London - Copper hit a three week low on Tuesday depressed by unease over top consumer China's limp return to the market from a week-long holiday, though losses were limited by better than expected German investor sentiment data.

Three-month copper on the London Metal Exchange traded down 0.36 percent to $8,090 a tonne by 12:48 SA time.

Prices erased early gains to hit $8,084 a tonne earlier, which was the lowest since January 29.

Copper prices have built a base above $8,000 this year but have failed to find traction above $8,346 a tonne, a four-month peak hit early this month.

Volumes were expected to pick up Tuesday as US traders return from the Presidents' Day holiday.

Weighing on the metal, Chinese traders reported low overall post-holiday interest, though some purchases had been completed, pushing the price gap between Shanghai and London cash copper down to $80 from about $200 pre-holiday.

China consumes about 40 percent of the world's copper.

“We need to see more substance in terms of underlying demand if the run up in prices is to be sustained. All eyes were on the

return of the Chinese. It's still early to say but yes it's been a no show so far,” said Macquarie analyst Duncan Hobbs.

“Also there are reports circulating that the Chinese government may start to tighten (monetary policy).”

Limiting falls in copper however was data showing better-than-expected ZEW economic sentiment in Germany, Europe's biggest economy.

The data helped push European shares higher and sent the dollar down to a session low versus the euro.

The dollar remained strong overall though, with the euro still hurt by Monday's comments from the central bank about the impact of its recent appreciation.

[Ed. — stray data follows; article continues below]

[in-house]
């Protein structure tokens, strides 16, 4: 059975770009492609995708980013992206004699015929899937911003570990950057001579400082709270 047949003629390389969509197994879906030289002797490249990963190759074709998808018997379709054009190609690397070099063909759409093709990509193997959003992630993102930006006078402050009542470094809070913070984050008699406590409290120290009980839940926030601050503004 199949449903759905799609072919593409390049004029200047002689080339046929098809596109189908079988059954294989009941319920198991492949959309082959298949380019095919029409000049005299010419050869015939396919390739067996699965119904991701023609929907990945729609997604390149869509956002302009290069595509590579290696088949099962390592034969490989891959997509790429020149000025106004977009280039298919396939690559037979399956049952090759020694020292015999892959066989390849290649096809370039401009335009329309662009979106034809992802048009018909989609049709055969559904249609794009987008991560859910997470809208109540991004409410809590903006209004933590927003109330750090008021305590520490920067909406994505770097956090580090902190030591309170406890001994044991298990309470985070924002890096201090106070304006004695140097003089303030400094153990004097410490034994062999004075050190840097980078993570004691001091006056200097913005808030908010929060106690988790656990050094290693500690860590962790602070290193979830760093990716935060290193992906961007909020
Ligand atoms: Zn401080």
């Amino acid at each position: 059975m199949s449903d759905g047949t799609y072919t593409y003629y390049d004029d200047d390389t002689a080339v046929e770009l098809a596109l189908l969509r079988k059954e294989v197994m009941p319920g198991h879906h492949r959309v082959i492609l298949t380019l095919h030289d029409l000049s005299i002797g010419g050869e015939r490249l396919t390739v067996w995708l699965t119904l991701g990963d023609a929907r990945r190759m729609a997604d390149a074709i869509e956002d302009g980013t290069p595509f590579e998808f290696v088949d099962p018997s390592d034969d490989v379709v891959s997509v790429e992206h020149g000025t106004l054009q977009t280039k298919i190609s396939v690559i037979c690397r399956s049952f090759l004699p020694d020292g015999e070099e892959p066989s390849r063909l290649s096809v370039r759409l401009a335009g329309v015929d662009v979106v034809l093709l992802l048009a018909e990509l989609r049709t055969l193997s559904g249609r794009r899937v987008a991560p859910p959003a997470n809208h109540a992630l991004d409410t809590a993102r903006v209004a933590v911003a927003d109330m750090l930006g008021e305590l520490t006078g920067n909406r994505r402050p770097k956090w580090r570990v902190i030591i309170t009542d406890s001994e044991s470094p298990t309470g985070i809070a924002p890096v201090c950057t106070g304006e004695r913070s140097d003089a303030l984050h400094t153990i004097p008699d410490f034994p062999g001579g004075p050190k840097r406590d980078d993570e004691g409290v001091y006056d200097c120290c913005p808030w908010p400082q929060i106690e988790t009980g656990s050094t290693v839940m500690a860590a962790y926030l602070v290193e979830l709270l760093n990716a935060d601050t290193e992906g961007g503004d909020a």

A stronger dollar makes dollar-priced metals costlier for European and other non-US investors.

“Over the balance of this week, we could see the softer tone in metals remain in place ... in view of the fact that the more

recent macro numbers coming out of the US and Europe have turned somewhat soggier,” INTL FCStone said.

“We have yet to see the Japanese economy recovering in any significant fashion, and while China's growth is ramping up, it is largely on account of over reliance on a dominant government sector,” it said in a note.

Data out last week showed US manufacturing got off to a weak start this year, though there were signs the decline would be temporary. In Europe meanwhile, euro zone growth data for the fourth quarter was poorer than expected.

In Asia traders had hopes that post-holiday buying might yet resume, even if it has been poor so far.

“A lot of Chinese guys are still out. We might get a bit more action when Chinese New Year officially finishes with the Lantern Festival on the 24th,” said a Singapore-based trader.

In other metals traded, soldering metal tin fell 1.95 percent to $24,775 a tonne, having earlier hit its lowest since Jan 7 at $23,750; while zinc, used in galvanising, fell 0.56 percent to $2,143.50, having earlier hit its lowest since February 1 at $2,141.50.

Battery material lead fell 0.65 percent to $2,374 a tonne, aluminium eased 0.15 percent to $2,113.75, while stainless-steel ingredient nickel fell 1.27 percent to $17,628, having earlier hit its lowest since Jan 29 at $17,620. - Reuters